In the Spring of 1905 we made 3 cars with pneumatic tyres. The first car with solid tyres had a habit of getting into the tramway rails and following them round corners where one did not want to go. The new cars were well upholstered and painted by a coach builder. They were of the accepted 4-door type, open, of course; very few saloon then; not even a windscreen. The driver and passengers wore goggles, and they needed them, for the dust was awful; no tarred roads.
The first of these 3 cars was sold to a friend of Mr. Willie's - a Mr. McKean of London - who took delivery himself in July 1905 and drove it home to London without mishap. I remember going to Bethwall Circus with it to have it photographed on the forenoon of the day it left. You can see the picture on the wall. The second car was sold to Mr. Bergius' father, and the third to a Mr.Hunter of Kilbarchan, in November. By that time we had another batch of 12 on the go and one was exhibited at the Motor Show in Edinburgh early in 1906 whore we again exhibited in the following year.
In March 1906 Mr. William Bergius ordered an engine to be installed in a 23-foot rowing gig which had been removed from a large sailing yacht. The hull cost us only £7; at least, that is what we charged Mr. Willie. I do not remember if we added anything for profit, but we had profit on everything else, even down to 5/- for the use of a drill. The engine was installed at Kirn where James Litster did the woodwork. The result was the launch "KELVIN", which won practically every race it was entered for in its class and continued to do so until our Mr. Bergius designed "KELVIN II", also a 23-footer with only about 4'3" beam, and which, in 1908, was accounted the "crack" boat on the Clyde with nine Firsts and one Second to its credit. She was sold eventually to a man, R.I. Dobbie, who was such a reckless character that people christened the boat "DOBBIE'S COFFIN"; they were so sure he would be drowned in it. He was not, however.
These successes set the seal on the "KELVIN" as a marine engine and as the sale of cars was rather sticky they were given up, and a good job too, as we were about bankrupt by that time. You must not think that Mr. Bergius was always a wealthy man He had very little money when he started this business and if his father had not come to the rescue we would have been sunk by 1907.
In the summer of 1906 we sold a 4-cylinder engine to J. & G. Forbes of Sandhaven and two 4-cylinder engines to John Munro of Oban, and I think our friend Bob Wotherspoon, who came to us in March 1906, installed the latter and ran the trials. That summer also - 1906 - we entered a car in the Scottish Reliability Trials, The crew consisted of Mr. Bergius, Bob Wotherspoon and Sandy Watson, and an observer from the Automobile Club. The trials consisted of 4 days driving over about 800 miles of not very good roads, including some of the worst hill climbs in Scotland. The "KELVIN" did very well except on the Devil's Elbow hill climb where it had to shed a passenger. The road surface was very bad because of the large cars which had gone on ahead, and of the cars in the "KELVIN" class only one got up non-stop; a "Humber", Apart from that, the "KELVIN" gave a very fine performance and no mechanical trouble.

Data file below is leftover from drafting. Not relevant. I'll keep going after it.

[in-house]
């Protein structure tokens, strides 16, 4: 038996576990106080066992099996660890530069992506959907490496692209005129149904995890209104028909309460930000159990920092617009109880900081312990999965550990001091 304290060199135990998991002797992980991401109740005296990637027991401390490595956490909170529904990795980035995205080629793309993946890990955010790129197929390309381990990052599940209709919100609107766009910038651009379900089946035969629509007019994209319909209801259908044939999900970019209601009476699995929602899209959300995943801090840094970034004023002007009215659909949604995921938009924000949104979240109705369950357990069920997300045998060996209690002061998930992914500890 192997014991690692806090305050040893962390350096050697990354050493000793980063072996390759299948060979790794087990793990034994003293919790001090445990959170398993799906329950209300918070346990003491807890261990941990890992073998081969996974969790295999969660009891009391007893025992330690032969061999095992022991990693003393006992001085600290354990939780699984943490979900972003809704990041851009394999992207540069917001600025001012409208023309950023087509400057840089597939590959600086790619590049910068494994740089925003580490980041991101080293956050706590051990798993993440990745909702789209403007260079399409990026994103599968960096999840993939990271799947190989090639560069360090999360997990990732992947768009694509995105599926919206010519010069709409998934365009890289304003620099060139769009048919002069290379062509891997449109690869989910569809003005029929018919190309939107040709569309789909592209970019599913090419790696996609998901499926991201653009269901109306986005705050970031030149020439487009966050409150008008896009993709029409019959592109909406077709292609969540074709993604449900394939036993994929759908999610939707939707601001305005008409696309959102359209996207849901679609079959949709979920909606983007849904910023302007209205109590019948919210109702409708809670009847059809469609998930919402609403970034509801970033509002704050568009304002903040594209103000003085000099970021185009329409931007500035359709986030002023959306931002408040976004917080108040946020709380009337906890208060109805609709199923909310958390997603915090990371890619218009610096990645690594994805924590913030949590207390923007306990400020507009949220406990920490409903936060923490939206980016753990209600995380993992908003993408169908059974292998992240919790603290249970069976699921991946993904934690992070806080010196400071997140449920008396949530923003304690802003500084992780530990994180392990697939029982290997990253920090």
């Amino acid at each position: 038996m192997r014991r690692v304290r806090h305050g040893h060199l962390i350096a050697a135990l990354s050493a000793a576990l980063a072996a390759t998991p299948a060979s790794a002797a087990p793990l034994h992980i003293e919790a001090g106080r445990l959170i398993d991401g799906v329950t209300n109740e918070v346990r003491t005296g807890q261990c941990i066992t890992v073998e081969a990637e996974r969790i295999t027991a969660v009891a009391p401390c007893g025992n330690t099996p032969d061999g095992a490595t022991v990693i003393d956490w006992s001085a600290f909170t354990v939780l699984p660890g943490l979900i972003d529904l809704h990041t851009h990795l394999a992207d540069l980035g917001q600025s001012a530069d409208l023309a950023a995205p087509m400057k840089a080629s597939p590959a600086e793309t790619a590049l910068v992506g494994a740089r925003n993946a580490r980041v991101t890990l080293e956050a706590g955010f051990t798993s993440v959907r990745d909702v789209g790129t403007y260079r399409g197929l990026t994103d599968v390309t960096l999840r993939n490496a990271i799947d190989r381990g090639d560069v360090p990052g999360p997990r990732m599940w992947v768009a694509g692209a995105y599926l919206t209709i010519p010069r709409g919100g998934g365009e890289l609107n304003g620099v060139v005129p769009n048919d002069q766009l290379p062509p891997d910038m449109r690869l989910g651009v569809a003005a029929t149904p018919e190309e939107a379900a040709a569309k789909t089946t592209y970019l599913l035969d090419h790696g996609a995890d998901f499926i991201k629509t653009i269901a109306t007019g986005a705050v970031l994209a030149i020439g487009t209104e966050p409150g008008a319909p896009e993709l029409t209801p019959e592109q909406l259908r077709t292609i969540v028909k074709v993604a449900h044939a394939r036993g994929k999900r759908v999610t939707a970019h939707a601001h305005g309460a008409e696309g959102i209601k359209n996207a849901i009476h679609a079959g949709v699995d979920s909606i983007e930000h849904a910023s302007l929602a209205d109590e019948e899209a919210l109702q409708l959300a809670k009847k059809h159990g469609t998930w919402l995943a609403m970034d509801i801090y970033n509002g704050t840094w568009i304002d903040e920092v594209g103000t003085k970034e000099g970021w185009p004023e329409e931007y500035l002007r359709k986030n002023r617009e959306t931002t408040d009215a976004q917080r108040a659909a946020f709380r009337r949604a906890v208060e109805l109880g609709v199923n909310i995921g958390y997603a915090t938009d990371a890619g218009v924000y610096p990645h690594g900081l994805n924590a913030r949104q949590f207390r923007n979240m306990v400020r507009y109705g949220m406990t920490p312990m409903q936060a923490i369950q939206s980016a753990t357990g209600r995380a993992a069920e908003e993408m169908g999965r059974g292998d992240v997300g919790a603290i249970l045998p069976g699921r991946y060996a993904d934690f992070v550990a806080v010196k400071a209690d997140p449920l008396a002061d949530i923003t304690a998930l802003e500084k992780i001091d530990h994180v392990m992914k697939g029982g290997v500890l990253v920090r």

While all this was going on the pattern maker was not too busy and Mr. Bergius set him to building a launch which he had designed. It was 23ft. x 5ft. of Mahogany. Mr. Cree, I think, will remember it, for he came to us about that time. By the time it was planked up we had sold it for shipment to Sydney in December 1906, We could not complete it in time for the steamer and it was sent down to John Leitch at Renfrew to be finished. We had to cut a hole in the pattern shop floor to get it out, It was of very light construction and was packed in a complete case for shipment.
The first "KELVIN" engine exported, apart from that in the launch, was shipped to New Zealand in January 1907. In March of the same year we shipped one to Bombay to be installed in a launch for which we had supplied the design and timber to make the frames, In this year also we exhibited a motor car and a complete motor launch at the Olympia Motor Show in London.
The first fishing boat we engined was "THE BROTHERS" of Cambeltown, in December 1907. Prior to that date we had sold 15 motor cars, 9 launches to Mr. Burgius' design, and 67 marine engines: 22 of the engines were exported to the following places: Australia, New Zealand, Bombay, Russia, Norway, Uruguay, Trinidad, Cochin, Hongkong, Bangkok, and Fiji. Not bad for 3 1/2 years work, starting from scratch.
In 1908 we had 15 men in the Shop; 10 fitters and 5 machinists; and our sales for that year were only a little short of £10,000. In 1909 they were over £21,000 and since then we have never looked back.
I do not remember how many engines we had turned out by the time we came to Dobbie's Loan early in 1910; possibly 600 or 700. Still less do I remember how we packed them. We had no Alex. Begg in those days! So much for the old shop, what about the men.
When I first knew Mr. Bergius he was a young man of 23; only 3 years older than myself. I do not know when he first had the idea to make motor cars, but he was a born engineer and had no desire to be anything else, although I think he would have been a success at anything, provided he was interested in it. He left school at 16 and served his apprenticeship with G. & J. Weir, Cathcart, and, in fact, was in charge of Weir's Stand at the great Paris Exhibition in 1900. After that he was in the pattern shop of David Rowan & Co., in the drawing office of Cockburns the valve makers - and for a short time with the Albion Motor Car Co.
Apart from his natural ability and competence as an engineer, I think the quality which struck me most was his great industry and his power of concentrating on the job in hand. He worked hard and expected his people to work hard. He was in no sense a slave driver, however. So long as a man was trying, he would put up with him, but he had no time for idlers or these who would not do certain things because "it was not their job" so to speak.